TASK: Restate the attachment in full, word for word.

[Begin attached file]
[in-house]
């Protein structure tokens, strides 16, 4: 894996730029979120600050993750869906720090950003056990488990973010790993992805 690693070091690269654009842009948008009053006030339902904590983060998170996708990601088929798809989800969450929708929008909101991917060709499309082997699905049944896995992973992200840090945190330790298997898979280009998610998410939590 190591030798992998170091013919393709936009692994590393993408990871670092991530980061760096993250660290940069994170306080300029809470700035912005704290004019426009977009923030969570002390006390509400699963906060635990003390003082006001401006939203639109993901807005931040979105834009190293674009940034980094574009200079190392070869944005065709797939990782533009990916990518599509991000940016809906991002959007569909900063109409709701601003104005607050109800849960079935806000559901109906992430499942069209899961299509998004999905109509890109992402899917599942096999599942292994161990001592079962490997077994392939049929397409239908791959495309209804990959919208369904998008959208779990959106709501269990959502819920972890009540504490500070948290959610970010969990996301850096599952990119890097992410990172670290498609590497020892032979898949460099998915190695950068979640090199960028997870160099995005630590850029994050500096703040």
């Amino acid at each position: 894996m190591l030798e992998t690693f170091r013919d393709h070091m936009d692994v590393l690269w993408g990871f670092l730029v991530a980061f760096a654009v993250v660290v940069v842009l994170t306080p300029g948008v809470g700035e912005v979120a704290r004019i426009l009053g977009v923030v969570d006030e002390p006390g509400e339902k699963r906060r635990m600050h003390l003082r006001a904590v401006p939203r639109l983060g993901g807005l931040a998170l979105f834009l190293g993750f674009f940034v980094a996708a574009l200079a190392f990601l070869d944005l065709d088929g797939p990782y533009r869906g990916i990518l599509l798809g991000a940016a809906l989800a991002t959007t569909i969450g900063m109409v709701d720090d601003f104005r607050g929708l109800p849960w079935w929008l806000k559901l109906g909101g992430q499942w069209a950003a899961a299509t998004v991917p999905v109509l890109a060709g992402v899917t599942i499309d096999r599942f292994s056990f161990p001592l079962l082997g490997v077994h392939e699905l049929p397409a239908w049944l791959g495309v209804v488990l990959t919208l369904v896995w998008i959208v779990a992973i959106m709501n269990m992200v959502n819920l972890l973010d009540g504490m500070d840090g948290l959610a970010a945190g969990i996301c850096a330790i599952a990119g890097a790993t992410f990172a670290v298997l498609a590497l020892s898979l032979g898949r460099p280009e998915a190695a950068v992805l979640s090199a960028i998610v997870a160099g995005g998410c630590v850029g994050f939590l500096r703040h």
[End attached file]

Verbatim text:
[in-house]
């Protein structure tokens, strides 16, 4: 894996730029979120600050993750869906720090950003056990488990973010790993992805 690693070091690269654009842009948008009053006030339902904590983060998170996708990601088929798809989800969450929708929008909101991917060709499309082997699905049944896995992973992200840090945190330790298997898979280009998610998410939590 190591030798992998170091013919393709936009692994590393993408990871670092991530980061760096993250660290940069994170306080300029809470700035912005704290004019426009977009923030969570002390006390509400699963906060635990003390003082006001401006939203639109993901807005931040979105834009190293674009940034980094574009200079190392070869944005065709797939990782533009990916990518599509991000940016809906991002959007569909900063109409709701601003104005607050109800849960079935806000559901109906992430499942069209899961299509998004999905109509890109992402899917599942096999599942292994161990001592079962490997077994392939049929397409239908791959495309209804990959919208369904998008959208779990959106709501269990959502819920972890009540504490500070948290959610970010969990996301850096599952990119890097992410990172670290498609590497020892032979898949460099998915190695950068979640090199960028997870160099995005630590850029994050500096703040």
């Amino acid at each position: 894996m190591l030798e992998t690693f170091r013919d393709h070091m936009d692994v590393l690269w993408g990871f670092l730029v991530a980061f760096a654009v993250v660290v940069v842009l994170t306080p300029g948008v809470g700035e912005v979120a704290r004019i426009l009053g977009v923030v969570d006030e002390p006390g509400e339902k699963r906060r635990m600050h003390l003082r006001a904590v401006p939203r639109l983060g993901g807005l931040a998170l979105f834009l190293g993750f674009f940034v980094a996708a574009l200079a190392f990601l070869d944005l065709d088929g797939p990782y533009r869906g990916i990518l599509l798809g991000a940016a809906l989800a991002t959007t569909i969450g900063m109409v709701d720090d601003f104005r607050g929708l109800p849960w079935w929008l806000k559901l109906g909101g992430q499942w069209a950003a899961a299509t998004v991917p999905v109509l890109a060709g992402v899917t599942i499309d096999r599942f292994s056990f161990p001592l079962l082997g490997v077994h392939e699905l049929p397409a239908w049944l791959g495309v209804v488990l990959t919208l369904v896995w998008i959208v779990a992973i959106m709501n269990m992200v959502n819920l972890l973010d009540g504490m500070d840090g948290l959610a970010a945190g969990i996301c850096a330790i599952a990119g890097a790993t992410f990172a670290v298997l498609a590497l020892s898979l032979g898949r460099p280009e998915a190695a950068v992805l979640s090199a960028i998610v997870a160099g995005g998410c630590v850029g994050f939590l500096r703040h």